The three-day PrepCom has done its business but still there’s not a single reference to the Energy section of the draft Outcome document in the detailed notes published in IISD’s official Earth Negotiations Bulletin. What’s going on?
Another observer of this curious silence is the reliable (but anonymous) blogger ECO from the Climate Action Network:
ECO realised that there was something strangely missing from the official negotiation agenda: energy. Right now there are no public meetings on the energy paragraphs….Unless country delegates take the energy paragraphs seriously and make bold commitments, there is little hope in achieving many other goals in the Outcome Document
The only suggestion I can make is that discussions about energy did take place but in a blind spot to the IISD reporting service. Yesterday’s report says that no fewer than 14 “splinter groups” tackled different sections of the text. But over the full three days I’ve been able to count only 11 groups mentioned in the Bulletin.
Another possibility is that the issue is just too hot to handle. There was a hint in Thursday’s report which referred to:
Brazil’s reported involvement in informal consultations on some of the more contentious issues, such as governance and energy
I believe that Brazil is scheduled to take over proceedings from 4.00pm today.
The problem with these major conferences is that the research community dumps its reports on your desk all at the same time and all too late to influence proceedings in the way intended.
The highly respected Stockholm Environment Institute has recently turned its attention to energy with a vengeance and I can only hope that advance copies of this new report Energy for a Shared Development Agenda were made available to government departments.
The report studies different global energy scenarios up to 2050, in the context of the two troubling but urgent demands – to provide universal access and to limit global warming to two degrees. As the press release acknowledges, this work takes forward the International Energy Agency’s 2011 study, Energy For All: Financing Access to the Poor.
Whereas the IEA limited its scenarios to providing energy access at the absolute minimum threshold of energy poverty (lighting a couple of rooms), the SEI has explored a new dimension based on equity:
a shared development agenda which examines the implications for energy systems if all nations achieve per capita annual incomes of at least $10,000 USD. “Sustainable energy is not a question of North versus South. Enhancing our energy systems is a truly shared development agenda that goes to the core of our social and economic development aspirations,” says Måns Nilsson, SEI Deputy Director and lead author of the report.
Now there’s an interesting term – “shared development agenda” – could this be the beginning of the end for the troubled “sustainable development” – a new philosophy which classifies both rich and poor countries as “developing”, in whatever different ways are necessary to occupy that space between social and planetary boundaries?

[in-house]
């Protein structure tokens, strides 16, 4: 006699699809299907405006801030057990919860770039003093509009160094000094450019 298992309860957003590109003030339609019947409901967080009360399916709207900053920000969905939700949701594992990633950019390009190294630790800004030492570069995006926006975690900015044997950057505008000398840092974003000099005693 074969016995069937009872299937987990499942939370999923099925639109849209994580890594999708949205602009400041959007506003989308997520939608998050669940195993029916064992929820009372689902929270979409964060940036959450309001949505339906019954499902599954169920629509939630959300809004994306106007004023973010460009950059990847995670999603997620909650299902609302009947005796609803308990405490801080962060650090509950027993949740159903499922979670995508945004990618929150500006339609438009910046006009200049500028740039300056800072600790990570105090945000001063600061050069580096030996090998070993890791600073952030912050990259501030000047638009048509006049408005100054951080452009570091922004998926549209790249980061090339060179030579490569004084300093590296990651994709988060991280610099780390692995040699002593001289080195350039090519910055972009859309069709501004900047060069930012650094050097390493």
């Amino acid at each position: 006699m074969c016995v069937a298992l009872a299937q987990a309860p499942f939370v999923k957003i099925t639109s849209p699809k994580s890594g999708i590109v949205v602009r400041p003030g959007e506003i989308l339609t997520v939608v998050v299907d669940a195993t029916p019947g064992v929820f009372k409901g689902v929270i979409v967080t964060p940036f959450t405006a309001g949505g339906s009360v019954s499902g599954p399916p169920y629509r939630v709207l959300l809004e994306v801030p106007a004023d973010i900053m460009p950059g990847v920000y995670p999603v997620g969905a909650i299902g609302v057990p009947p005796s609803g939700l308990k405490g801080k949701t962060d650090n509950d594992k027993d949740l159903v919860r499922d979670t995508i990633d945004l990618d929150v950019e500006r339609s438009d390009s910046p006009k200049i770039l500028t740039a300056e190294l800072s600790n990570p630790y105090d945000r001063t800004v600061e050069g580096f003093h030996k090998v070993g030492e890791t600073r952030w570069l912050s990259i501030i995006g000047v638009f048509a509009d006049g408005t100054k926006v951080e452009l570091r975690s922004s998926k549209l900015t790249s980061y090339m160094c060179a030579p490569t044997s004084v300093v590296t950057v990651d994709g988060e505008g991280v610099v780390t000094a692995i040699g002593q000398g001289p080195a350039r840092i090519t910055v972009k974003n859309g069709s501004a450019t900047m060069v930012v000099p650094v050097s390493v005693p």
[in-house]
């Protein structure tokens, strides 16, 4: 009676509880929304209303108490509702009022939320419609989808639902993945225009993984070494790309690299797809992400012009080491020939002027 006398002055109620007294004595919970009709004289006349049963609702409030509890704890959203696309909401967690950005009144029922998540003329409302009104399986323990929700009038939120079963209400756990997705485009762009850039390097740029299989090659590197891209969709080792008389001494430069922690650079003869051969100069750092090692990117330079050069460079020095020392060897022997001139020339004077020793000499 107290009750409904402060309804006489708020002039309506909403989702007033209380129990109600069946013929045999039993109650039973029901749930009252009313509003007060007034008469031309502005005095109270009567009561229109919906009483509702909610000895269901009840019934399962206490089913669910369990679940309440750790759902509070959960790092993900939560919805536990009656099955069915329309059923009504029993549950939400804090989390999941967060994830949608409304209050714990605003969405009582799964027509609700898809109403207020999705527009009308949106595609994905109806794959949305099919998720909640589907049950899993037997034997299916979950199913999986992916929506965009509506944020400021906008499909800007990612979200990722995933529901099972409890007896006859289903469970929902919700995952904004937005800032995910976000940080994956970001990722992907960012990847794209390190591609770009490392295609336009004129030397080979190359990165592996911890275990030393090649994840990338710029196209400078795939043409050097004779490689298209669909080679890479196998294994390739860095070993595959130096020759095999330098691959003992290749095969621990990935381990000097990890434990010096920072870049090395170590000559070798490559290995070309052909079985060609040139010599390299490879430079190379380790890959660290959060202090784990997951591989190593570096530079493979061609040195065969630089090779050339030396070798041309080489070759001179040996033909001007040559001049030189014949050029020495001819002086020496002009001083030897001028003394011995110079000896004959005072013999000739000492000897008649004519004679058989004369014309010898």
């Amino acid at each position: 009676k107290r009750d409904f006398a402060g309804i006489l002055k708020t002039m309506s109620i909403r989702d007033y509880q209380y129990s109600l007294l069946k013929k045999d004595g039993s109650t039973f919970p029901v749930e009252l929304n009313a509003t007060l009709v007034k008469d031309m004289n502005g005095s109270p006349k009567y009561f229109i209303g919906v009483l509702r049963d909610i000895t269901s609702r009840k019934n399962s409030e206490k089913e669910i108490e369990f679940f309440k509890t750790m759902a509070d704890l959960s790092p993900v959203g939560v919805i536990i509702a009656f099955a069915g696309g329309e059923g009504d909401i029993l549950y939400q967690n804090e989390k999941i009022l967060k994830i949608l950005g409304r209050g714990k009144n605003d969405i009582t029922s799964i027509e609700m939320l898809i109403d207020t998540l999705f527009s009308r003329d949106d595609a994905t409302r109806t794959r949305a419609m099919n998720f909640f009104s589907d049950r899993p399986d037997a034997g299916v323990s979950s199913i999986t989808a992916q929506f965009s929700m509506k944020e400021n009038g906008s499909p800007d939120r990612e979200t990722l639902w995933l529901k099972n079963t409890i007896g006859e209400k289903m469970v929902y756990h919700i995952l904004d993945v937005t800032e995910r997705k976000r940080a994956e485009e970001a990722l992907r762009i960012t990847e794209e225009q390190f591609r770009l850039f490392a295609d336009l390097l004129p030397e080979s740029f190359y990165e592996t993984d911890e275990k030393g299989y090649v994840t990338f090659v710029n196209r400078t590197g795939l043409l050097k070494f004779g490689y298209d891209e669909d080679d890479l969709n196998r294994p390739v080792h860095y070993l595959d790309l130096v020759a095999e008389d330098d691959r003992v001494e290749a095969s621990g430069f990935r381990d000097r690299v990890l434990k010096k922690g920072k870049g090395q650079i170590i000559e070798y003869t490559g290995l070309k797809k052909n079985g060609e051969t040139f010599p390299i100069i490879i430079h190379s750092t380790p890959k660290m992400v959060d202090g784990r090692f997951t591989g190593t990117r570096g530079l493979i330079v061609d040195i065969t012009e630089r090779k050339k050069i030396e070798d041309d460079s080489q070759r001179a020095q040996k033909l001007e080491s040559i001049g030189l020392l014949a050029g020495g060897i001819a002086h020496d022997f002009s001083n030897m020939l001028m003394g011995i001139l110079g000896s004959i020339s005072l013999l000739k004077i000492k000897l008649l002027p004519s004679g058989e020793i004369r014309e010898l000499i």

There’s one big hole in the SEI report – the absence of any costings for the equity scenario. There’s not a single $-sign in the entire document in relation to energy provision. This will irritate some policymakers. But the clarity and the sense of justice and urgency in the recommendations more than compensate.
The report will be launched at a side event in Rio on Tuesday.
Not content with this celeb dalliance, the Sustainable Energy For All team is rolling out individual members of Ban Ki-moon’s high-level group in a series of YouTube appearances – short interviews of personal reflections on the energy goals. They’re excellent (if you can stand the background music – how did the Statoil SEO manage to switch his music off?!)
The Kandeh Yumkella interview is particularly effective, contrasting his difficulties of studying at university in Sierra Leone with later times at Cornell. “I know what energy poverty means,” he says.
One member of the high-level group not (yet) featuring in these presentations is Simon Trace, chief executive of Practical Action, a leading development agency in the UK. But Simon has recorded a clip for his agency’s supporters, offering brief thoughts about Rio+20.
He’s putting Practical Action right behind the energy initiative – “Rio marks the opportunity to get global backing for (the energy goals)….above all the goal of universal access to energy by 2030 is something that must be achieved.”
Finally, some quick items that may be of interest. A really thorough analysis in Center for American Progress teases out the potential linkages between the G20 meeting next week, Rio+20, climate change, ending fossil fuel subsidies and the sustainable energy goals. This still doesn’t quite embrace the full picture on subsidies that I would like to see but it’s a rare positive spin on the current political stalemate.
ONE has published the results of its Energy Poverty Challenge with technology solutions the winner. I’d put money on the US as the source of most responses. But it’s a good day for technology as SciDev reports that two million engineers are supporting Sustainable Energy For All
And I discovered who designed those three infographics for Sustainable Energy For All. It’s Social Impact, the corporate social responsibility arm of Weber Shandwick, the mega PR agency. Social Impact will be in Rio, doubtless for a little promotion at an energy event near you.
this article was first published by OneWorld UK